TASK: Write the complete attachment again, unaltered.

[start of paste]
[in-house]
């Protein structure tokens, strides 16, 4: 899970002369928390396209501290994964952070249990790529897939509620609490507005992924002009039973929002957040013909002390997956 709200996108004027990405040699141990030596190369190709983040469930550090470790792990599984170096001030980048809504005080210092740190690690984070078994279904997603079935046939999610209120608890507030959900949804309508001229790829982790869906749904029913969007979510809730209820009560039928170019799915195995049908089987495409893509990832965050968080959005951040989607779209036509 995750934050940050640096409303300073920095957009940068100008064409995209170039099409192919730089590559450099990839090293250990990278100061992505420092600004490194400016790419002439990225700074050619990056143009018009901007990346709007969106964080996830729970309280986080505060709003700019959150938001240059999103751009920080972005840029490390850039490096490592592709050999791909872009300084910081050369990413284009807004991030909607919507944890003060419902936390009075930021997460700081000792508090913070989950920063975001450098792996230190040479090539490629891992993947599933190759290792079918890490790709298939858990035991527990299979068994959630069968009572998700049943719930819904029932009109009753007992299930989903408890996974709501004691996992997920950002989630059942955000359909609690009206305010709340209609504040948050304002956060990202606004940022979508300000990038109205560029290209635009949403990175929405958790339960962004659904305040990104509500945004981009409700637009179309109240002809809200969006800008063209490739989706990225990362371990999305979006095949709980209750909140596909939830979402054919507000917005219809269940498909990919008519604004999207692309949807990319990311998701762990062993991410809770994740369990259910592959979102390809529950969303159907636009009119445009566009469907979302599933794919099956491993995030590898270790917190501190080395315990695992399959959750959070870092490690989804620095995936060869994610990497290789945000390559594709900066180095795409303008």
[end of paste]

[in-house]
């Protein structure tokens, strides 16, 4: 899970002369928390396209501290994964952070249990790529897939509620609490507005992924002009039973929002957040013909002390997956 709200996108004027990405040699141990030596190369190709983040469930550090470790792990599984170096001030980048809504005080210092740190690690984070078994279904997603079935046939999610209120608890507030959900949804309508001229790829982790869906749904029913969007979510809730209820009560039928170019799915195995049908089987495409893509990832965050968080959005951040989607779209036509 995750934050940050640096409303300073920095957009940068100008064409995209170039099409192919730089590559450099990839090293250990990278100061992505420092600004490194400016790419002439990225700074050619990056143009018009901007990346709007969106964080996830729970309280986080505060709003700019959150938001240059999103751009920080972005840029490390850039490096490592592709050999791909872009300084910081050369990413284009807004991030909607919507944890003060419902936390009075930021997460700081000792508090913070989950920063975001450098792996230190040479090539490629891992993947599933190759290792079918890490790709298939858990035991527990299979068994959630069968009572998700049943719930819904029932009109009753007992299930989903408890996974709501004691996992997920950002989630059942955000359909609690009206305010709340209609504040948050304002956060990202606004940022979508300000990038109205560029290209635009949403990175929405958790339960962004659904305040990104509500945004981009409700637009179309109240002809809200969006800008063209490739989706990225990362371990999305979006095949709980209750909140596909939830979402054919507000917005219809269940498909990919008519604004999207692309949807990319990311998701762990062993991410809770994740369990259910592959979102390809529950969303159907636009009119445009566009469907979302599933794919099956491993995030590898270790917190501190080395315990695992399959959750959070870092490690989804620095995936060869994610990497290789945000390559594709900066180095795409303008």